By The Nation
The global COE, headquartered in Baden, Switzerland, will create integrated solutions as well as provide vision and oversight around the world, GE says. Regional teams will focus on engineering capabilities and local execution.
“By bringing together the combined experience of a cross-business group of experts from GE’s power services, steam power systems, global research centre and global growth organisations, we are showing operators how they can achieve emissions compliance and increased efficiency with their new and existing coal-fired power plants,” said Michael Rechsteiner, executive sponsor of the global COE and vice president of product lines for GE’s power services.
The COE aligns with GE’s recent “Ecomagination” study that found carbon-dioxide emissions from the world’s steam fleet could be reduced by 11 per cent if existing hardware and software solutions were fully applied.
Coal-fired power generation provides electricity for about 40 per cent of the world. It also accounts for nearly 75 per cent of the electricity sector’s carbon emissions because many plants are old and inefficient.
“The installed base of coal assets will not disappear overnight, and while GE supports the increased use of renewable energy sources, we also realise the need for flexible and efficient coal solutions to help to reduce emissions and bring reliable energy supplies to power producers,” Rechsteiner said.
“GE has a suite of steam upgrades and emission management technologies that, when combined with our digital technologies, can increase efficiency on average by 4 per cent.”
The newest coal plants being built using GE’s ultra-super-critical technology can deliver up to 49-per-cent efficiency rates – significantly higher than the global average of 33 per cent. Every point of efficiency reduces operating costs over the lifetime of the plant while also reducing carbon-dioxide emissions by about 2 per cent, the company claims.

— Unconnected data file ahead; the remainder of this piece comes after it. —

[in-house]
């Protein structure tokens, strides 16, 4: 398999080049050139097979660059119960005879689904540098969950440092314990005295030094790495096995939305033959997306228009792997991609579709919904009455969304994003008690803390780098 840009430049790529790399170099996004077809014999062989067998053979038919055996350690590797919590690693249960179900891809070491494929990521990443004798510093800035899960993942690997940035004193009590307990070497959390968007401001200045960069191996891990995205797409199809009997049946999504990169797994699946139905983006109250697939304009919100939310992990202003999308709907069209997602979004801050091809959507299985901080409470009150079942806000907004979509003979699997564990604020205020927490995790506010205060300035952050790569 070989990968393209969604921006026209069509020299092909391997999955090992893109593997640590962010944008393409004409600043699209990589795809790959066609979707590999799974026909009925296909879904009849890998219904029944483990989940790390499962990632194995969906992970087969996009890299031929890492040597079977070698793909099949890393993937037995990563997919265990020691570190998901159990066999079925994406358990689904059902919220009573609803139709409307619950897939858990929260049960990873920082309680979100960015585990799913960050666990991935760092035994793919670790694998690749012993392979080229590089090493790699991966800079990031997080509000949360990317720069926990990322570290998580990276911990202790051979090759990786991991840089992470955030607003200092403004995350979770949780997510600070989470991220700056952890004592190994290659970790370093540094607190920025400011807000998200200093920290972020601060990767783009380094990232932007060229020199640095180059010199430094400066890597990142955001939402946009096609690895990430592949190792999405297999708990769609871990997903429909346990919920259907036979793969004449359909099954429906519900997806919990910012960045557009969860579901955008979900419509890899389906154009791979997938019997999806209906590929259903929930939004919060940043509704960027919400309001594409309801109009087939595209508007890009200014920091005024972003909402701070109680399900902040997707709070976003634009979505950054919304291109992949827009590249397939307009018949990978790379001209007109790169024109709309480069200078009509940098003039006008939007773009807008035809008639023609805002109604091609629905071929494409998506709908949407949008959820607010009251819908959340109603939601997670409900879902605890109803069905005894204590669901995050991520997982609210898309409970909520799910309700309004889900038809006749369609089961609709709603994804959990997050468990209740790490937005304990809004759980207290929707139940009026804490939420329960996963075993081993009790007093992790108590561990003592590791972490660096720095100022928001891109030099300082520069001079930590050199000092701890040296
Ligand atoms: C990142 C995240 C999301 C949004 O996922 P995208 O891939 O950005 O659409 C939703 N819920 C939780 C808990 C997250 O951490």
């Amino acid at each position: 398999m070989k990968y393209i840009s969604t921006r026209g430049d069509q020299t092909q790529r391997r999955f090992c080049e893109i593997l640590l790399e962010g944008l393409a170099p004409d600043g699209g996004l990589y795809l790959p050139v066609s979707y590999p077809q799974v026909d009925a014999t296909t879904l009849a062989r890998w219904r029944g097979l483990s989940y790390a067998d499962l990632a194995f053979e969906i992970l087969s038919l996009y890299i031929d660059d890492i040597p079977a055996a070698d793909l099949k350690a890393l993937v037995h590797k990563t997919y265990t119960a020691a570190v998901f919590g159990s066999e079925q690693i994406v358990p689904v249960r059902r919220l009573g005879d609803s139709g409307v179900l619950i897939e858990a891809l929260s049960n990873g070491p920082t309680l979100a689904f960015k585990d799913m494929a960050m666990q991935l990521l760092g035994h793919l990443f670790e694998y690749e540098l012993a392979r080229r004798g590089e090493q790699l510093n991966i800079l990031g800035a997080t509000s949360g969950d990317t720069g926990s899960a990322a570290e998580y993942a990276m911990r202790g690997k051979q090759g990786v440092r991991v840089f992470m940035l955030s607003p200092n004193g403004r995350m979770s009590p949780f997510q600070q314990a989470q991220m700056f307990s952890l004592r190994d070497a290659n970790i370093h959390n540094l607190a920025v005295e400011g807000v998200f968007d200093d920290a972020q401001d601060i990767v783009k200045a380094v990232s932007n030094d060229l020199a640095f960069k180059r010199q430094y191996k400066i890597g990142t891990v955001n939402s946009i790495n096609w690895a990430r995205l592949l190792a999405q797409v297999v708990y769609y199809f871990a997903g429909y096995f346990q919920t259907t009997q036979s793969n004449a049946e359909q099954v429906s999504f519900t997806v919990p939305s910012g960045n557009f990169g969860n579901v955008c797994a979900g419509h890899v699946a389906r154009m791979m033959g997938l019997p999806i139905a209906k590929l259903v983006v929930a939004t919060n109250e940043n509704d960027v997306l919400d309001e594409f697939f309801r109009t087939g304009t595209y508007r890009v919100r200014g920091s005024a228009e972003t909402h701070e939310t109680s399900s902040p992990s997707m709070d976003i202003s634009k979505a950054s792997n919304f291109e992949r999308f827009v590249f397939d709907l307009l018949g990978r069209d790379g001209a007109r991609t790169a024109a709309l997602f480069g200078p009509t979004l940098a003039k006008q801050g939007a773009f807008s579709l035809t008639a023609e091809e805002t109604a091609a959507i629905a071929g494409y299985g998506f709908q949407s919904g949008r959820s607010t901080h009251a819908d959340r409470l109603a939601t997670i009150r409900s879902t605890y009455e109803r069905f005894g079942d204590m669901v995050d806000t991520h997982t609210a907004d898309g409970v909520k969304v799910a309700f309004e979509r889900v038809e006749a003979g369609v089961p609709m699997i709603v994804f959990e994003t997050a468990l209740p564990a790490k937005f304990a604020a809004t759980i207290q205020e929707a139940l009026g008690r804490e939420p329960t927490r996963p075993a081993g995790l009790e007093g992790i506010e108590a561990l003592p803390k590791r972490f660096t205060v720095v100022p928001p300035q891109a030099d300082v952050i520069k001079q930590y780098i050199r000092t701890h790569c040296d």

Modern coal-fired power plants rely on a complex network of sensors, digital controllers and supervisory computers to operate and coordinate plant subsystems. GE’s digital capabilities and portfolio of air-quality-control systems can help further lower atmospheric emissions to meet or exceed the world’s strictest regulations, it says.
In addition, the Powering Efficiency COE will provide a set of financing solutions to help customers develop transformative projects towards a power-generation mix of lower carbon intensity.
Global, and regional organisations
Besides the global COE, regional organisations – starting in India – will help ensure real-time answers to meet coal power plants’ local needs, GE says.
“Our initial focus is in India due to the country’s explosive energy demand projections,” said Ashok Ganesan, leader of the Powering Efficiency COE and managing director of GE’s Power India Ltd.
“The overall efficiency of the existing power-plant fleets, particularly the country’s ageing coal-fired plants, is still relatively low. Our regional team in India is ideally suited to demonstrate the full potential of the Powering Efficiency COE to help the country’s coal plants operate more efficiently and reduce emissions.”
The first project showcasing GE’s Powering Efficiency COE commitment in the country is with India’s largest utility, NTPC. The utility selected GE to help increase the efficiency of three 200-megawatt Ansaldo steam turbines installed more than 30 years ago at the Ramagundam Super Thermal Power Plant in the state of Telangana.
GE says it will help NTPC improve the efficiency of each steam turbine by up to 14 per cent, increase plant output by about 30MW and reduce its carbon footprint by about 5 per cent.
The project includes an enhanced steam path (ESP) upgrade solution to help NTPC boost the efficiency and output of its power plant. ESP was the first upgrade solution introduced to customers that blended GE and Alstom thermal-power-generation technologies after the integration of the two